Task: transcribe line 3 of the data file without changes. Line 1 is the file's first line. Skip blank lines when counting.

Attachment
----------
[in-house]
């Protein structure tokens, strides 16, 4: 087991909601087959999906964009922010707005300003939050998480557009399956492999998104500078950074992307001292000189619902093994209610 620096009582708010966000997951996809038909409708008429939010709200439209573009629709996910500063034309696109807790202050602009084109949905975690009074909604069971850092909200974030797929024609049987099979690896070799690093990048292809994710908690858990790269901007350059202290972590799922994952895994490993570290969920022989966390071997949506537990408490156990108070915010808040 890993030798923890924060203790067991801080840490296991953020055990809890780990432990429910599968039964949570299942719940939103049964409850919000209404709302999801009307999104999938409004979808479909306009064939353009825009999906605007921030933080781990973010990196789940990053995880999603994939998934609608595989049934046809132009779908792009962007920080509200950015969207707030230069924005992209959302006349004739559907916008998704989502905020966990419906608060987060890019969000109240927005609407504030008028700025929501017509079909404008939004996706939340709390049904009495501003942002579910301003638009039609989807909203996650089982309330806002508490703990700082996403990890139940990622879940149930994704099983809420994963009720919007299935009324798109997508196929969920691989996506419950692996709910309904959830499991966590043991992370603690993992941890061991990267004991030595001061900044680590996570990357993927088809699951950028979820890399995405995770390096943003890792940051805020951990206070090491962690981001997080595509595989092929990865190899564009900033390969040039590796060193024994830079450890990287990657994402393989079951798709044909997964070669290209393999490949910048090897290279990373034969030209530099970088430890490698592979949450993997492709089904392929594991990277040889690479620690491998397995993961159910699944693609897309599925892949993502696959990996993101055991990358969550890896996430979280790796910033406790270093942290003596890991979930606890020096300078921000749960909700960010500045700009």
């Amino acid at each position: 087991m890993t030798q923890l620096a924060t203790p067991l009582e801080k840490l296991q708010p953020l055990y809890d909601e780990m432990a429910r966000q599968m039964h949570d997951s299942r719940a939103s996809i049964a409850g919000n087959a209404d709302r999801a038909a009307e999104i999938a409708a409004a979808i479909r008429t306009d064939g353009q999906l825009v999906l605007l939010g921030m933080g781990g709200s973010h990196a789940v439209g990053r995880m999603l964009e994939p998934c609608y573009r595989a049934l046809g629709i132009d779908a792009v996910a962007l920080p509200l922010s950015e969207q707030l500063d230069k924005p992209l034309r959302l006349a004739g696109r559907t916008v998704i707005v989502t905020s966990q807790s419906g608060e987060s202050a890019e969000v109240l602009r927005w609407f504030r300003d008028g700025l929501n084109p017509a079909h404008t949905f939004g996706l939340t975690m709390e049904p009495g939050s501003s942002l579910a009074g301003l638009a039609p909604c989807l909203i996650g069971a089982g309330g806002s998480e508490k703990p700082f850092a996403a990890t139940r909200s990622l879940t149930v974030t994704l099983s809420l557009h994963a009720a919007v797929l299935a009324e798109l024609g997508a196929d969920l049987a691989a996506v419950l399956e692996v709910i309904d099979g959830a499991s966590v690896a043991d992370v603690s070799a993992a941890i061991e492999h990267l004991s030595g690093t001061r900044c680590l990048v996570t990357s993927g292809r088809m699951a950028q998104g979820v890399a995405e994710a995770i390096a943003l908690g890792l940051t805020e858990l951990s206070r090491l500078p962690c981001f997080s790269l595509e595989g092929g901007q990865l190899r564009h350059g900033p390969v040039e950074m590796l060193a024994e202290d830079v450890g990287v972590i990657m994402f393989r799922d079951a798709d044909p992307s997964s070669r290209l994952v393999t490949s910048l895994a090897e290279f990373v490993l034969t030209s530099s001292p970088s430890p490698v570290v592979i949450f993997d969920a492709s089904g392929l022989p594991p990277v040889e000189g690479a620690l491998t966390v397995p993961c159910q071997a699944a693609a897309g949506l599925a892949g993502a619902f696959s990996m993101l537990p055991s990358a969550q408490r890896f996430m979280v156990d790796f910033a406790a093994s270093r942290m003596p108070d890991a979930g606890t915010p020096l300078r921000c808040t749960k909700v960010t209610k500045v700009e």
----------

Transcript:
């Amino acid at each position: 087991m890993t030798q923890l620096a924060t203790p067991l009582e801080k840490l296991q708010p953020l055990y809890d909601e780990m432990a429910r966000q599968m039964h949570d997951s299942r719940a939103s996809i049964a409850g919000n087959a209404d709302r999801a038909a009307e999104i999938a409708a409004a979808i479909r008429t306009d064939g353009q999906l825009v999906l605007l939010g921030m933080g781990g709200s973010h990196a789940v439209g990053r995880m999603l964009e994939p998934c609608y573009r595989a049934l046809g629709i132009d779908a792009v996910a962007l920080p509200l922010s950015e969207q707030l500063d230069k924005p992209l034309r959302l006349a004739g696109r559907t916008v998704i707005v989502t905020s966990q807790s419906g608060e987060s202050a890019e969000v109240l602009r927005w609407f504030r300003d008028g700025l929501n084109p017509a079909h404008t949905f939004g996706l939340t975690m709390e049904p009495g939050s501003s942002l579910a009074g301003l638009a039609p909604c989807l909203i996650g069971a089982g309330g806002s998480e508490k703990p700082f850092a996403a990890t139940r909200s990622l879940t149930v974030t994704l099983s809420l557009h994963a009720a919007v797929l299935a009324e798109l024609g997508a196929d969920l049987a691989a996506v419950l399956e692996v709910i309904d099979g959830a499991s966590v690896a043991d992370v603690s070799a993992a941890i061991e492999h990267l004991s030595g690093t001061r900044c680590l990048v996570t990357s993927g292809r088809m699951a950028q998104g979820v890399a995405e994710a995770i390096a943003l908690g890792l940051t805020e858990l951990s206070r090491l500078p962690c981001f997080s790269l595509e595989g092929g901007q990865l190899r564009h350059g900033p390969v040039e950074m590796l060193a024994e202290d830079v450890g990287v972590i990657m994402f393989r799922d079951a798709d044909p992307s997964s070669r290209l994952v393999t490949s910048l895994a090897e290279f990373v490993l034969t030209s530099s001292p970088s430890p490698v570290v592979i949450f993997d969920a492709s089904g392929l022989p594991p990277v040889e000189g690479a620690l491998t966390v397995p993961c159910q071997a699944a693609a897309g949506l599925a892949g993502a619902f696959s990996m993101l537990p055991s990358a969550q408490r890896f996430m979280v156990d790796f910033a406790a093994s270093r942290m003596p108070d890991a979930g606890t915010p020096l300078r921000c808040t749960k909700v960010t209610k500045v700009e």